Near Epiphany at St Enodoc's

A detail from the altar super frontal at St Enodoc's Church, Cornwall.


The Feast of the Epiphany earlier this week, and memories of a day walking on the north Cornish coast last week.  Parking at Daymer Bay, outside Trebetherick, we walked the short distance to St Enodoc’s Church, the place of John Betjeman’s burial and the area around which much of his Cornish poetry was written.  The Church was rescued from having been buried to its eaves in sand in the Victorian era, but is now a much loved seaside church in the midst of a links golf course.  Its weekly service is 3.00 p.m. Evensong, and it gathers, no doubt, a small congregation of visitors most Sundays.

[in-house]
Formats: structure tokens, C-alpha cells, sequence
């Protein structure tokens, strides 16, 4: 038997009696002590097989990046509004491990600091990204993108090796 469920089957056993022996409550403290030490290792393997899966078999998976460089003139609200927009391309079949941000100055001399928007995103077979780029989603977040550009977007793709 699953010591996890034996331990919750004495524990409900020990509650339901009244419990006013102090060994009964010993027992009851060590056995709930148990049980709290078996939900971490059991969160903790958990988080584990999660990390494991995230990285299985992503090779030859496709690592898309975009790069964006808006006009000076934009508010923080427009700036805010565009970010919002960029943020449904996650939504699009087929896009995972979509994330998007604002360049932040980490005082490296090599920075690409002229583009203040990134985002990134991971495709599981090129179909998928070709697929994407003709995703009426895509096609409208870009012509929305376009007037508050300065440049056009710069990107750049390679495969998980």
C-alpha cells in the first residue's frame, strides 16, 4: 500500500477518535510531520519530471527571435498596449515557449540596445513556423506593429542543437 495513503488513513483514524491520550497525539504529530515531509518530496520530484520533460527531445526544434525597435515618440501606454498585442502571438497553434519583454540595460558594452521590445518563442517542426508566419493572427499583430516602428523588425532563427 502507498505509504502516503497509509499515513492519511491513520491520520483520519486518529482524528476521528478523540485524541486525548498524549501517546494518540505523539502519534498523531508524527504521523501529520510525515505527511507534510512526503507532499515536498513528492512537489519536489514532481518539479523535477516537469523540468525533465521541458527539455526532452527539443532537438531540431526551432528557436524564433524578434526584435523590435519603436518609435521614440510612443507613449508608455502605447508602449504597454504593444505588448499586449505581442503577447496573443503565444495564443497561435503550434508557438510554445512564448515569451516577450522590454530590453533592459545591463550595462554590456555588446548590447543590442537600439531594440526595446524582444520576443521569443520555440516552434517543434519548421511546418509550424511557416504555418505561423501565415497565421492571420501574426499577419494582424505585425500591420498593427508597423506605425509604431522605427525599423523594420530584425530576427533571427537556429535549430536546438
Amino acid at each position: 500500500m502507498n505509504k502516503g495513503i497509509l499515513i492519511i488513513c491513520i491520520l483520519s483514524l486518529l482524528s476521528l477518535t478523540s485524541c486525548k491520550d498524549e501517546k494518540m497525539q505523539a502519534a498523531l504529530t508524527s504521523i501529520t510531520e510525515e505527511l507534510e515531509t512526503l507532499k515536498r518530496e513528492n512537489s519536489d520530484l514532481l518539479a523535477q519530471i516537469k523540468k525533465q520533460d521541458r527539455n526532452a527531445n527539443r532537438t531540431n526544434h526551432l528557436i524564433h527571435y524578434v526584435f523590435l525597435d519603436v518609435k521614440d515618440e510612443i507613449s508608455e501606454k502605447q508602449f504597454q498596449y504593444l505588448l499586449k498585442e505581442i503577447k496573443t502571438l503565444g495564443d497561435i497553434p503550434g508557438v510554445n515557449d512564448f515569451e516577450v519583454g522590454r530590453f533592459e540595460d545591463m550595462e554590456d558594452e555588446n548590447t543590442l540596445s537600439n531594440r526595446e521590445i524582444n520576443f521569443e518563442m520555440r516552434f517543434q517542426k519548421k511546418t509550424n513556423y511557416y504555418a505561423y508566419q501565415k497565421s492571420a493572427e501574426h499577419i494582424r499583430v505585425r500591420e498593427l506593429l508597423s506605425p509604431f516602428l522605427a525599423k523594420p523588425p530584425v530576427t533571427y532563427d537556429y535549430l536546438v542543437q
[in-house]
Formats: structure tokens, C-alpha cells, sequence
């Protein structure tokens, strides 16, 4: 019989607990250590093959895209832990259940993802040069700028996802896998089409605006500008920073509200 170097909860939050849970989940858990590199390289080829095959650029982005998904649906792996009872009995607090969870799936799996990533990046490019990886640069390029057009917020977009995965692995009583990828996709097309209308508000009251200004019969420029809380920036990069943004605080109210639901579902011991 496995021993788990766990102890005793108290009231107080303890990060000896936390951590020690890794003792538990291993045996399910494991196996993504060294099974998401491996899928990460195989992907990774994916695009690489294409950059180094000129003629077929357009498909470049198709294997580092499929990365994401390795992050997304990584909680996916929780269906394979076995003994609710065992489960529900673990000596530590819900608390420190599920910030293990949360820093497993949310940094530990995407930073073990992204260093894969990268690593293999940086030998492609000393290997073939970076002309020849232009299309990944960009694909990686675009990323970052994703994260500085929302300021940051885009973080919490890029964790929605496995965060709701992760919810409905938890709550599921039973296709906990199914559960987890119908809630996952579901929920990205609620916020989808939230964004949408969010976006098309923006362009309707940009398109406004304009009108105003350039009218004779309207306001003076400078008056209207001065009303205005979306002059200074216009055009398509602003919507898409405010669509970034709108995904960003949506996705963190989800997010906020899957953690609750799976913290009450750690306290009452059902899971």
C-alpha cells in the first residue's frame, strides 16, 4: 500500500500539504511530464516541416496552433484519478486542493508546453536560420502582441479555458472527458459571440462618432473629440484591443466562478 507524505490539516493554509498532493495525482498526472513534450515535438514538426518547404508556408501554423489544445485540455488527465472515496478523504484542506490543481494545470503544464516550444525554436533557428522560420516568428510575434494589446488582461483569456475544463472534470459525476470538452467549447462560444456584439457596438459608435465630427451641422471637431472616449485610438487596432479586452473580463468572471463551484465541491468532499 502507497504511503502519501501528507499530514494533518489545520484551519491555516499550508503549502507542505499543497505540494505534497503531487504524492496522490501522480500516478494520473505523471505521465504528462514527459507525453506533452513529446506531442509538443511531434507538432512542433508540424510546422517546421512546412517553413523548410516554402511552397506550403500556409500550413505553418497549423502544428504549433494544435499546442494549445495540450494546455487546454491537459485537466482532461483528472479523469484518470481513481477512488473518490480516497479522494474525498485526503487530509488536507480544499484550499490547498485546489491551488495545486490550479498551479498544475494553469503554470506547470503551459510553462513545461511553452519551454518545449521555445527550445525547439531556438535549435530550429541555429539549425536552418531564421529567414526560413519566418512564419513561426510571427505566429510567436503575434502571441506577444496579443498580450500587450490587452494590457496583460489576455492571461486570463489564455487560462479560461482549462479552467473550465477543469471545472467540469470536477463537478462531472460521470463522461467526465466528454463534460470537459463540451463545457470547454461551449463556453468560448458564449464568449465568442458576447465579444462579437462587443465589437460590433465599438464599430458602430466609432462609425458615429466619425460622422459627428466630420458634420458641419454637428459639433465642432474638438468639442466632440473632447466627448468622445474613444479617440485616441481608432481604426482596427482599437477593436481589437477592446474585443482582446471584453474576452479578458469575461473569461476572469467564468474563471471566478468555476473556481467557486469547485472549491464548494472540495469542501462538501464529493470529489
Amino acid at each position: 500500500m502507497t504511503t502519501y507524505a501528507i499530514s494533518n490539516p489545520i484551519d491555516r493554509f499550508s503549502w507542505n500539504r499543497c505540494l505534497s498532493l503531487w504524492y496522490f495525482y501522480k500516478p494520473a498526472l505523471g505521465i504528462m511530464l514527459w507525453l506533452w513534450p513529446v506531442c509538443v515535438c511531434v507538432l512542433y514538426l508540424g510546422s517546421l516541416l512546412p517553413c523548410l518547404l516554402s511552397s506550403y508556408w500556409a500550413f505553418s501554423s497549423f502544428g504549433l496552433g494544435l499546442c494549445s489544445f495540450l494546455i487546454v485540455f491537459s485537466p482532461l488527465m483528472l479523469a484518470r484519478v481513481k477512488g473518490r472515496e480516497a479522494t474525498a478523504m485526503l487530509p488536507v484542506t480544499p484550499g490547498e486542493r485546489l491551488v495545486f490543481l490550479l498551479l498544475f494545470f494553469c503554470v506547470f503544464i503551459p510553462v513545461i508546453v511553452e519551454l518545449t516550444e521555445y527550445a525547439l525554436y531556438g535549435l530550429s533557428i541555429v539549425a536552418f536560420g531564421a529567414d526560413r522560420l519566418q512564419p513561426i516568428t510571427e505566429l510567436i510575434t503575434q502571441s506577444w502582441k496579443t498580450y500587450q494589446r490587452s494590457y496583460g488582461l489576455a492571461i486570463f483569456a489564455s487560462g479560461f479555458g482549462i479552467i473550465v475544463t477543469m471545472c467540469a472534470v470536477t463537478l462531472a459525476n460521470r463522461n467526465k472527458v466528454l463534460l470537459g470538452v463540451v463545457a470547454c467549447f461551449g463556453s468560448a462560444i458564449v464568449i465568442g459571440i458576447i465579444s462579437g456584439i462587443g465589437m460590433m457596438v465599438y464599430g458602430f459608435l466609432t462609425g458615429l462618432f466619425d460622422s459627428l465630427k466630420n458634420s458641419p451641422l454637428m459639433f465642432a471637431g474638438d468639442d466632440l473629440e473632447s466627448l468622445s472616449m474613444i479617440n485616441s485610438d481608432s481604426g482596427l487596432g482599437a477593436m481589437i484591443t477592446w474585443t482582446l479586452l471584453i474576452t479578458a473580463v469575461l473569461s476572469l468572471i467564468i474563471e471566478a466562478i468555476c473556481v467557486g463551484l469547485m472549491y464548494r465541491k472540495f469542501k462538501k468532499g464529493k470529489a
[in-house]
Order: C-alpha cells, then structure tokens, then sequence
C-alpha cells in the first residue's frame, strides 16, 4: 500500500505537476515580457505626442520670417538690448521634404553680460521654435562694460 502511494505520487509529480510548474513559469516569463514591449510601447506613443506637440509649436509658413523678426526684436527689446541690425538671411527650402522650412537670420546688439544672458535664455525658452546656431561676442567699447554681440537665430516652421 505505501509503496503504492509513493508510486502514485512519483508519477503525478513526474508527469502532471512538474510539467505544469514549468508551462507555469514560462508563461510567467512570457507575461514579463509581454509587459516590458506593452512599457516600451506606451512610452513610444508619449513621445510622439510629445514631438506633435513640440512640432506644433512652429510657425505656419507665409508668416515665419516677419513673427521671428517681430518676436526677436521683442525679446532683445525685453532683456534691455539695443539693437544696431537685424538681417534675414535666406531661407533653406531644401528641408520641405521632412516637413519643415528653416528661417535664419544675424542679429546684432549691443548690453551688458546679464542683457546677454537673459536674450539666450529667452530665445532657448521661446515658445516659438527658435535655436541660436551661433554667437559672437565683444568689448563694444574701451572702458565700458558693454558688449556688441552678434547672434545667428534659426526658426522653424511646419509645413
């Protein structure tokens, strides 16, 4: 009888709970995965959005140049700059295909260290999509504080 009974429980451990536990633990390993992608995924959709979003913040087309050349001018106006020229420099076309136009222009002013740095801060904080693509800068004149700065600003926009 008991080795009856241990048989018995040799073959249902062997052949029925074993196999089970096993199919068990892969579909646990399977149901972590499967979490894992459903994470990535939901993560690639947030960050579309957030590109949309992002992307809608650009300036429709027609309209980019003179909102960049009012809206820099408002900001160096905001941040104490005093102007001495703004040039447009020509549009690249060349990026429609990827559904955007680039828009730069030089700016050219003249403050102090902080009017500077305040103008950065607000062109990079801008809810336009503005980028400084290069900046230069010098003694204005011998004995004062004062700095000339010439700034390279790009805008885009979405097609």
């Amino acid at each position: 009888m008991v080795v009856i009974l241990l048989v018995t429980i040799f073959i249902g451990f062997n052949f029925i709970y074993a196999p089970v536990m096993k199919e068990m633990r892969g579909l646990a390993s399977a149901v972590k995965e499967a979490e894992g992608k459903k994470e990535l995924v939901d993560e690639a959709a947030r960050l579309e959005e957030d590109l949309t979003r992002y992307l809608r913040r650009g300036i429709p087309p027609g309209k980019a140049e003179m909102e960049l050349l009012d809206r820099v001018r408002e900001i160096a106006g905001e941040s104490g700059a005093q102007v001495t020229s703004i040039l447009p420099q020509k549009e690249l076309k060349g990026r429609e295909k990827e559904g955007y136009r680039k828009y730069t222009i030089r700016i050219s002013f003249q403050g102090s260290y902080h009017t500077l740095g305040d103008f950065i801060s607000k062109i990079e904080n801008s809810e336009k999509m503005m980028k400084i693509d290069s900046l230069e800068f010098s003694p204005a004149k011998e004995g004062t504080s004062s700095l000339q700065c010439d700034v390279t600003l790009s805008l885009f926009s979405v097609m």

The Christmas decorations were around the door and throughout the inside of the church, along its broad window-ledges and adorning its truncated screen.  The tree was simple and the crib scene simpler still, but with exquisite needlework and carvings, low-roofed and stone-flagged, it holds a peace and quiet that belies the crashing waves and wind-driven kite-surfers making for energetic excitement a few metres over the dunes and Brae Hill.

 

White flowers and berries, with apples garlanded within the arrangement at the outer door were seasonal, whilst the altar finery had spring flowers and butterflies to herald what is only weeks away.  Outside, snowdrops bloomed and the feathery tamarisk waved gently in the breeze.

 

Blessed be St Enodoc, blessed be the wave,

Blessed be the springy turf, we pray, pray to thee…

 

John Mann